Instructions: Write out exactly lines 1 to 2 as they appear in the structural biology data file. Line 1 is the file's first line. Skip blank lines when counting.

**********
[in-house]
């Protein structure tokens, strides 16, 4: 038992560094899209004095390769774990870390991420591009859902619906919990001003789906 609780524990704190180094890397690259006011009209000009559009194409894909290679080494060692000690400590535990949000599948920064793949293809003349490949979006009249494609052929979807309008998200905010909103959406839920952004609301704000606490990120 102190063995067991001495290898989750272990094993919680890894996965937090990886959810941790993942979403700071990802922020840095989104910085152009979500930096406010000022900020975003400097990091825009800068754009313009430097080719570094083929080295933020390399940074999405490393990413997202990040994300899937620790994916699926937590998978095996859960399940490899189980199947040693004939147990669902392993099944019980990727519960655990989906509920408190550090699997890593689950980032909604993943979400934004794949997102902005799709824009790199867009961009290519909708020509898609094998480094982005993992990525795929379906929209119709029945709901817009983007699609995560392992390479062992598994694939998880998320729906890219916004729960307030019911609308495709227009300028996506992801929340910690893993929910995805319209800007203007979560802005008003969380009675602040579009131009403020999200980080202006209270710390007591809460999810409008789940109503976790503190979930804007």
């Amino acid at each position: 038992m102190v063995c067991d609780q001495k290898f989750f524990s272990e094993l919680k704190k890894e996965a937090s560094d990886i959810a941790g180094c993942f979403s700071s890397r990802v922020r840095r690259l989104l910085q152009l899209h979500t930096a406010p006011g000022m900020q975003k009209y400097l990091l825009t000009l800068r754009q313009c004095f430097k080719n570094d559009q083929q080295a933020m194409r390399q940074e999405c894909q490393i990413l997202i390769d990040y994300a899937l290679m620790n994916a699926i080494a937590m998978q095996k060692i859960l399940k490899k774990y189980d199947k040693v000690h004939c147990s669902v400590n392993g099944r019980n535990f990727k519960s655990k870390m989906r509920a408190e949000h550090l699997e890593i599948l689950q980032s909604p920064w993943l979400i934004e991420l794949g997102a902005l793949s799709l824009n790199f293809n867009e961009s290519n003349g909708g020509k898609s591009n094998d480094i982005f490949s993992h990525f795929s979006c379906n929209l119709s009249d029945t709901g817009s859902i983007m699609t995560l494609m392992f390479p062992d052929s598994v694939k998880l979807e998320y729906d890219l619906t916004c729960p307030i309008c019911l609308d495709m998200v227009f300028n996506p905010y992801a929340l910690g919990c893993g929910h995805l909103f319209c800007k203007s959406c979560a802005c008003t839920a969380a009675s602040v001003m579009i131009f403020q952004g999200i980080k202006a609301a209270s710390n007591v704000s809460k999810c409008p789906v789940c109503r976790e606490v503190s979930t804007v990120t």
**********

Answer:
[in-house]
């Protein structure tokens, strides 16, 4: 038992560094899209004095390769774990870390991420591009859902619906919990001003789906 609780524990704190180094890397690259006011009209000009559009194409894909290679080494060692000690400590535990949000599948920064793949293809003349490949979006009249494609052929979807309008998200905010909103959406839920952004609301704000606490990120 102190063995067991001495290898989750272990094993919680890894996965937090990886959810941790993942979403700071990802922020840095989104910085152009979500930096406010000022900020975003400097990091825009800068754009313009430097080719570094083929080295933020390399940074999405490393990413997202990040994300899937620790994916699926937590998978095996859960399940490899189980199947040693004939147990669902392993099944019980990727519960655990989906509920408190550090699997890593689950980032909604993943979400934004794949997102902005799709824009790199867009961009290519909708020509898609094998480094982005993992990525795929379906929209119709029945709901817009983007699609995560392992390479062992598994694939998880998320729906890219916004729960307030019911609308495709227009300028996506992801929340910690893993929910995805319209800007203007979560802005008003969380009675602040579009131009403020999200980080202006209270710390007591809460999810409008789940109503976790503190979930804007």